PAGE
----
A stranger going by the handle of Red1600i was working on putting sequential fuel injection into his VW Beetle using a standard distributor with Hall sensor and an upgraded vane wheel to get accurate engine position and timing.
A+ for effort. (Both the photos are his.)
Turns out that his first attempt was by far too ambitious, with nearly 40 “teeth” machined into the vane wheel which is just 46 in diameter. Had he read a data sheet for a typical sensor and noted that the release distance between sensor and vane is just over 3 millimetres, he’d have ensured that the slots are at least 6 mm wide.
His second attempt was a wheel with just 12 teeth; one of them removed for providing a reference of engine position; nominally for the number 1 piston being near top-dead-centre. That worked much better. Here it is in the distributor body with Hall sensor visible in black.
The Hall sensors have a trick in that they pick up the vane more quickly than releasing it, so by altering the ratio of gap to metal, more teeth could have been fitted to a vane of the same size; as long as there’s a gap of about 6 mm between them.
There is an easier way to increase the resolution of the vane in the distributor: Add another Hall sensor offset from the first at some angle and XOR the signals from the two sensors to output to the injection/ignition controller.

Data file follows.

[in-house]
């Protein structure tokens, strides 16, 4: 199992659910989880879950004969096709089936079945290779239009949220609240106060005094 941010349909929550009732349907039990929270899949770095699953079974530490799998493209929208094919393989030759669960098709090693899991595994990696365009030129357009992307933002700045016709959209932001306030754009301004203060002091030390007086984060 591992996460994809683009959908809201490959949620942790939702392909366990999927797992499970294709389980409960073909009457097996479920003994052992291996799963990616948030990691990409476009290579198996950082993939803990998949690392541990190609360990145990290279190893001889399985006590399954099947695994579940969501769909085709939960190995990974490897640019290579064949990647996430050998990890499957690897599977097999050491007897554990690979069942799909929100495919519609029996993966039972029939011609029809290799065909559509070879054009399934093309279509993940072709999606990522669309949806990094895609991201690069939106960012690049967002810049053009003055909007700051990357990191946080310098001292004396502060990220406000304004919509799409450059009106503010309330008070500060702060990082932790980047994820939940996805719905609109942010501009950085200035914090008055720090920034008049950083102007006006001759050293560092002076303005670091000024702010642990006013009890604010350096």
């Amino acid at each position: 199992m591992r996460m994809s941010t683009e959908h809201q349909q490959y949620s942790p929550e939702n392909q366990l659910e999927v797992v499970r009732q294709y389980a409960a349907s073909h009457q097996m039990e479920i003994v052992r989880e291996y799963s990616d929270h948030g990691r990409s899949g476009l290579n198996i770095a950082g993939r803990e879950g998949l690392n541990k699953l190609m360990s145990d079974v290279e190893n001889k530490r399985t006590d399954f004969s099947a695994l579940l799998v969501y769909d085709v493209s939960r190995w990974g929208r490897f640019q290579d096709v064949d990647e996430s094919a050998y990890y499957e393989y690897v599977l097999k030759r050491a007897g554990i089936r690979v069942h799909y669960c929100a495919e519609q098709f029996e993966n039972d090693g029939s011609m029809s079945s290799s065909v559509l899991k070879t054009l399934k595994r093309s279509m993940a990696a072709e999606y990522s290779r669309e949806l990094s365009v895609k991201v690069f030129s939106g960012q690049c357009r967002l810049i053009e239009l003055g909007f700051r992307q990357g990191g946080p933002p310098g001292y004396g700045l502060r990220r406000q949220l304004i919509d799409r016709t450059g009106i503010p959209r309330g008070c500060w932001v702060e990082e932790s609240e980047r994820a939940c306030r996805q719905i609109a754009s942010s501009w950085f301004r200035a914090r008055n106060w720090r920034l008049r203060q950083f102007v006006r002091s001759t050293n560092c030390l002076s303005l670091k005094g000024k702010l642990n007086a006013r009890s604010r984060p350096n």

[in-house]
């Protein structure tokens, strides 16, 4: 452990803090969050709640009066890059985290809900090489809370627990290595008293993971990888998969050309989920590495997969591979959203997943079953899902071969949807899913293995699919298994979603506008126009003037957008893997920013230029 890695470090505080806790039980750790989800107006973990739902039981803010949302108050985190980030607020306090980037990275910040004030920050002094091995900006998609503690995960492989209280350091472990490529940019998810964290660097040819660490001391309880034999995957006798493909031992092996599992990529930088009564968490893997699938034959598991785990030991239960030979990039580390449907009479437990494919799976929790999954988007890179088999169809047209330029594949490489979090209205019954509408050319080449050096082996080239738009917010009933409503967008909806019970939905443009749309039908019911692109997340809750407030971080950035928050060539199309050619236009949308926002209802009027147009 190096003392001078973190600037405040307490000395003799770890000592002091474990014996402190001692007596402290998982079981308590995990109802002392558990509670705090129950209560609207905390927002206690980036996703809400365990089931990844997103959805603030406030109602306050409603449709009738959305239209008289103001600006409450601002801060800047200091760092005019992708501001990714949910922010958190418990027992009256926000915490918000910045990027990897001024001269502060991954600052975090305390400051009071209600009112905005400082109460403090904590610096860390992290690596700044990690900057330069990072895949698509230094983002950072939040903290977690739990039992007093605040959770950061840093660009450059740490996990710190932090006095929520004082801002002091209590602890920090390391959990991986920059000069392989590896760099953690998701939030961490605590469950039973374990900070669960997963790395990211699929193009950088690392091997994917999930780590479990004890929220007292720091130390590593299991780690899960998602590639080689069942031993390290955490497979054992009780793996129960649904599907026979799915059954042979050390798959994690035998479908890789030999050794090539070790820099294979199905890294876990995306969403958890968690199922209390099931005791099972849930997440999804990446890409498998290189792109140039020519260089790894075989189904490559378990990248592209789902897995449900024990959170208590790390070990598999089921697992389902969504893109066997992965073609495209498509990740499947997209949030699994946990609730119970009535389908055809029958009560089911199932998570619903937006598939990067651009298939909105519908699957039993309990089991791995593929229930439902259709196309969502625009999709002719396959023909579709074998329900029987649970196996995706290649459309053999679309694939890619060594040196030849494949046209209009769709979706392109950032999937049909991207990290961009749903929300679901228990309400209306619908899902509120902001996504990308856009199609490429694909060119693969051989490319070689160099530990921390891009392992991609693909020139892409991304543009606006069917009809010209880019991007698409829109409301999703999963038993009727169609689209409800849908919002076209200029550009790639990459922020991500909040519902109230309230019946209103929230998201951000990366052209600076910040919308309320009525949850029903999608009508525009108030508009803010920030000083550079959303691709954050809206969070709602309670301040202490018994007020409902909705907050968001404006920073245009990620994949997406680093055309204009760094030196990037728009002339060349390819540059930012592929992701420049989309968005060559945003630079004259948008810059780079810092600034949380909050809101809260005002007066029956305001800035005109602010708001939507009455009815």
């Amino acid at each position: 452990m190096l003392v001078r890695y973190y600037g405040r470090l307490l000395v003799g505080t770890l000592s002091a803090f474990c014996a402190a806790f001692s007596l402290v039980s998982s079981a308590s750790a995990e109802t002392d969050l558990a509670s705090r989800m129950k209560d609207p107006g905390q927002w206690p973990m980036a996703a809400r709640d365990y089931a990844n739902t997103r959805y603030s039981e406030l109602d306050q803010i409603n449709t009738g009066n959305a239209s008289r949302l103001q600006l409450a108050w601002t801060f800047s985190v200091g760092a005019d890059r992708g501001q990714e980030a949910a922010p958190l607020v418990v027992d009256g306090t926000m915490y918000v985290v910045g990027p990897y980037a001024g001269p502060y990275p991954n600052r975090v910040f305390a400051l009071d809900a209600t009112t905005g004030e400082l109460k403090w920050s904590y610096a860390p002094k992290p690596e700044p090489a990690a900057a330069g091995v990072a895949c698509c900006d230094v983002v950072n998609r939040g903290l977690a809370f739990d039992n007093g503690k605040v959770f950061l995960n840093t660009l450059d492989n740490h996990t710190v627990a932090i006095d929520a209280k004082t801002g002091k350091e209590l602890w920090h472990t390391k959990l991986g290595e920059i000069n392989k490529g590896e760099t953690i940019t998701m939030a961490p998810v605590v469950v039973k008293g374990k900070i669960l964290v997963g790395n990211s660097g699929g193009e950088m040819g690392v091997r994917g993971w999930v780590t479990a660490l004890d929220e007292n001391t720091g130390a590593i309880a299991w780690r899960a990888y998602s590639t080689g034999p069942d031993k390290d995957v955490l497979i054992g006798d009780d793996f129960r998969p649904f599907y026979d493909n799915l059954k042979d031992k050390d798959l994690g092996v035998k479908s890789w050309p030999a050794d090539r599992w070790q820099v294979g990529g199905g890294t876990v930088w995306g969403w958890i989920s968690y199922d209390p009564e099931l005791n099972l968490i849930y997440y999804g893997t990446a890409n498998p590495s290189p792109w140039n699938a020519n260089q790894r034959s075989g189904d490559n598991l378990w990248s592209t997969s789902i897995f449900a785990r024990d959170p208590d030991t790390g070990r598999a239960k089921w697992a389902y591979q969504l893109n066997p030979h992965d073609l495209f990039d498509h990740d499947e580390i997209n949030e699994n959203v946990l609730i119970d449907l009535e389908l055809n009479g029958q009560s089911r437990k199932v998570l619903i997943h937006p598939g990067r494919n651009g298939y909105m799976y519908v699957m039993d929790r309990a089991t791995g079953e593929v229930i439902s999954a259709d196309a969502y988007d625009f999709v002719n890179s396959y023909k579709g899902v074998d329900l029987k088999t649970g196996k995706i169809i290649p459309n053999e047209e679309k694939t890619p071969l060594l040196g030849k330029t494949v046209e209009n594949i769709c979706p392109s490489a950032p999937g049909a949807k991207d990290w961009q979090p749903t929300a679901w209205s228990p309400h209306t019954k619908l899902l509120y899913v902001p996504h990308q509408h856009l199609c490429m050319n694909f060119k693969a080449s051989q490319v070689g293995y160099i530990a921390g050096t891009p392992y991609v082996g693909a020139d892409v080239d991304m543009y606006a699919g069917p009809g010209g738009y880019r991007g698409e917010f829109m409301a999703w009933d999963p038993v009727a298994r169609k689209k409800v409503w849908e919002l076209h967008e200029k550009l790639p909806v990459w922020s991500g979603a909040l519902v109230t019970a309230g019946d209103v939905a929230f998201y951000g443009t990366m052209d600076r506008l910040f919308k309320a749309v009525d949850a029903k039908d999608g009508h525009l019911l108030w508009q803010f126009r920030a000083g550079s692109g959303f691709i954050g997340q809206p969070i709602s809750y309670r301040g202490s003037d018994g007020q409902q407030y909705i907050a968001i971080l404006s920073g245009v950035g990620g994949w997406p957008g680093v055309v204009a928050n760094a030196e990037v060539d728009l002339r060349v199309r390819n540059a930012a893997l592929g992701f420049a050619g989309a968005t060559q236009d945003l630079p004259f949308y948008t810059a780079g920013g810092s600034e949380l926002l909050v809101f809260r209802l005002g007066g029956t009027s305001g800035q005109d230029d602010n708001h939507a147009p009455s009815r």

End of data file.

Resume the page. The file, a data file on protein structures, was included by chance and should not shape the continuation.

Combining the two signals is nearly trivial; use a high-temperature CMOS chip; glue it, with its legs in the air, onto the carrier plate for the Hall sensors, connect to the same power supply. Hook up each Hall sensor output to an input of one of the XOR gate circuits on the chip. Connect the output of the gate to the distributor output socket. A small capacitor may be required to smooth the power supply for the chip but it can all be done without a circuit board. A blob of resin will protect the chip’s connections once it’s all connected up.
One offsets the second sensor by 180° plus half the angle subtended by the “mark” (vane or gap width if they’re the same). The red blotch in each or the following marks the missing tooth; as it’s picked up by Hall sensors A and B.
The A⊕B signal has double the positional resolution of each individual sensor.
The signal train distinctly identifies when the missing tooth passed the A or B sensor. 100110 means it’s just passed B and 011001 that it’s just passed A. This allows the engine management unit to establish the phase of the engine within about one revolution when cranking to start, compared to more than 2 revolutions with just one sensor.